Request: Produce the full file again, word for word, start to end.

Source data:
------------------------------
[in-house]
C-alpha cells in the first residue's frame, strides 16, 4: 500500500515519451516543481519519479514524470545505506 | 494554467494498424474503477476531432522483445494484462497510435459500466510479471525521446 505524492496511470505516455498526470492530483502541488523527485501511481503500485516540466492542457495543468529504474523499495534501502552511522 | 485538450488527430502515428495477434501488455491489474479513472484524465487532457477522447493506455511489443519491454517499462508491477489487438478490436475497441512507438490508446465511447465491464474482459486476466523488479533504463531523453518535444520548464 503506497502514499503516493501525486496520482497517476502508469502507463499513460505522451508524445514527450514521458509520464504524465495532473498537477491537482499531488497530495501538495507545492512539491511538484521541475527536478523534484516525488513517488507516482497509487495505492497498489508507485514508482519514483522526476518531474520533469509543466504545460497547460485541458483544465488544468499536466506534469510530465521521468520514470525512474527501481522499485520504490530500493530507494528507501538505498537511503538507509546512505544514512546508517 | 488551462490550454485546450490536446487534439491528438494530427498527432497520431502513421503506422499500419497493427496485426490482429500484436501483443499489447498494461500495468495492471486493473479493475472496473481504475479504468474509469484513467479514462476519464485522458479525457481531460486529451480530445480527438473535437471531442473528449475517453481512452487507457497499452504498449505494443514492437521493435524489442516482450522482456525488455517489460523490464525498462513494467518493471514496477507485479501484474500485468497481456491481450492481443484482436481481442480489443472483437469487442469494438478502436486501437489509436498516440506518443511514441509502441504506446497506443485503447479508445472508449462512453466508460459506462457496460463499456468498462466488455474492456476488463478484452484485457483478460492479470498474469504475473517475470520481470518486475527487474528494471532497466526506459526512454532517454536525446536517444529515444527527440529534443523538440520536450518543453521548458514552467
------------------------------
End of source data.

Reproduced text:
[in-house]
C-alpha cells in the first residue's frame, strides 16, 4: 500500500515519451516543481519519479514524470545505506 | 494554467494498424474503477476531432522483445494484462497510435459500466510479471525521446 505524492496511470505516455498526470492530483502541488523527485501511481503500485516540466492542457495543468529504474523499495534501502552511522 | 485538450488527430502515428495477434501488455491489474479513472484524465487532457477522447493506455511489443519491454517499462508491477489487438478490436475497441512507438490508446465511447465491464474482459486476466523488479533504463531523453518535444520548464 503506497502514499503516493501525486496520482497517476502508469502507463499513460505522451508524445514527450514521458509520464504524465495532473498537477491537482499531488497530495501538495507545492512539491511538484521541475527536478523534484516525488513517488507516482497509487495505492497498489508507485514508482519514483522526476518531474520533469509543466504545460497547460485541458483544465488544468499536466506534469510530465521521468520514470525512474527501481522499485520504490530500493530507494528507501538505498537511503538507509546512505544514512546508517 | 488551462490550454485546450490536446487534439491528438494530427498527432497520431502513421503506422499500419497493427496485426490482429500484436501483443499489447498494461500495468495492471486493473479493475472496473481504475479504468474509469484513467479514462476519464485522458479525457481531460486529451480530445480527438473535437471531442473528449475517453481512452487507457497499452504498449505494443514492437521493435524489442516482450522482456525488455517489460523490464525498462513494467518493471514496477507485479501484474500485468497481456491481450492481443484482436481481442480489443472483437469487442469494438478502436486501437489509436498516440506518443511514441509502441504506446497506443485503447479508445472508449462512453466508460459506462457496460463499456468498462466488455474492456476488463478484452484485457483478460492479470498474469504475473517475470520481470518486475527487474528494471532497466526506459526512454532517454536525446536517444529515444527527440529534443523538440520536450518543453521548458514552467